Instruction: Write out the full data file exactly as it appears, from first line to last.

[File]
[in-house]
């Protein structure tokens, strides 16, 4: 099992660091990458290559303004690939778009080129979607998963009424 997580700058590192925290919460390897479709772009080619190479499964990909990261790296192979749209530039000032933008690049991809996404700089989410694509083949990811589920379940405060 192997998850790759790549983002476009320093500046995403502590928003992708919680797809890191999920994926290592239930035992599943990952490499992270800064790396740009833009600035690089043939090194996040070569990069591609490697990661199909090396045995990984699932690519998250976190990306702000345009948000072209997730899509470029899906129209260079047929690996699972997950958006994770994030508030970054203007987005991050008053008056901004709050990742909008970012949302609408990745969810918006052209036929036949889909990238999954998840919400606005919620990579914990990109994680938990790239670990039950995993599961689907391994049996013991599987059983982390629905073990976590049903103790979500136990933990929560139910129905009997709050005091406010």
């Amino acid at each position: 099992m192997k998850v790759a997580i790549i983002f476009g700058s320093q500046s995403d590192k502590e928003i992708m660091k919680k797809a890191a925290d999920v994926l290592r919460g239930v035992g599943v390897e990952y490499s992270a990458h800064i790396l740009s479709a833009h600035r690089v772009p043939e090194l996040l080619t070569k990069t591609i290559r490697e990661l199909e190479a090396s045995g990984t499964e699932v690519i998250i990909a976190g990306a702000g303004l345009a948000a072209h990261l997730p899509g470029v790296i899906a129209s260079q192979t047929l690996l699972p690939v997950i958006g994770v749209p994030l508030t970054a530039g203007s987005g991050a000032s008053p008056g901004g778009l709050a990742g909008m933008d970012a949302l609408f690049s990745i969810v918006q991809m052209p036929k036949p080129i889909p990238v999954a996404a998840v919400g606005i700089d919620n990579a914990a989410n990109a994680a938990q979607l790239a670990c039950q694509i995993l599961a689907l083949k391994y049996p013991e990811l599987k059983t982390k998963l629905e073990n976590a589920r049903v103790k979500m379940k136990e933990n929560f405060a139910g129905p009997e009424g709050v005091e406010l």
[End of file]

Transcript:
[in-house]
């Protein structure tokens, strides 16, 4: 099992660091990458290559303004690939778009080129979607998963009424 997580700058590192925290919460390897479709772009080619190479499964990909990261790296192979749209530039000032933008690049991809996404700089989410694509083949990811589920379940405060 192997998850790759790549983002476009320093500046995403502590928003992708919680797809890191999920994926290592239930035992599943990952490499992270800064790396740009833009600035690089043939090194996040070569990069591609490697990661199909090396045995990984699932690519998250976190990306702000345009948000072209997730899509470029899906129209260079047929690996699972997950958006994770994030508030970054203007987005991050008053008056901004709050990742909008970012949302609408990745969810918006052209036929036949889909990238999954998840919400606005919620990579914990990109994680938990790239670990039950995993599961689907391994049996013991599987059983982390629905073990976590049903103790979500136990933990929560139910129905009997709050005091406010």
């Amino acid at each position: 099992m192997k998850v790759a997580i790549i983002f476009g700058s320093q500046s995403d590192k502590e928003i992708m660091k919680k797809a890191a925290d999920v994926l290592r919460g239930v035992g599943v390897e990952y490499s992270a990458h800064i790396l740009s479709a833009h600035r690089v772009p043939e090194l996040l080619t070569k990069t591609i290559r490697e990661l199909e190479a090396s045995g990984t499964e699932v690519i998250i990909a976190g990306a702000g303004l345009a948000a072209h990261l997730p899509g470029v790296i899906a129209s260079q192979t047929l690996l699972p690939v997950i958006g994770v749209p994030l508030t970054a530039g203007s987005g991050a000032s008053p008056g901004g778009l709050a990742g909008m933008d970012a949302l609408f690049s990745i969810v918006q991809m052209p036929k036949p080129i889909p990238v999954a996404a998840v919400g606005i700089d919620n990579a914990a989410n990109a994680a938990q979607l790239a670990c039950q694509i995993l599961a689907l083949k391994y049996p013991e990811l599987k059983t982390k998963l629905e073990n976590a589920r049903v103790k979500m379940k136990e933990n929560f405060a139910g129905p009997e009424g709050v005091e406010l």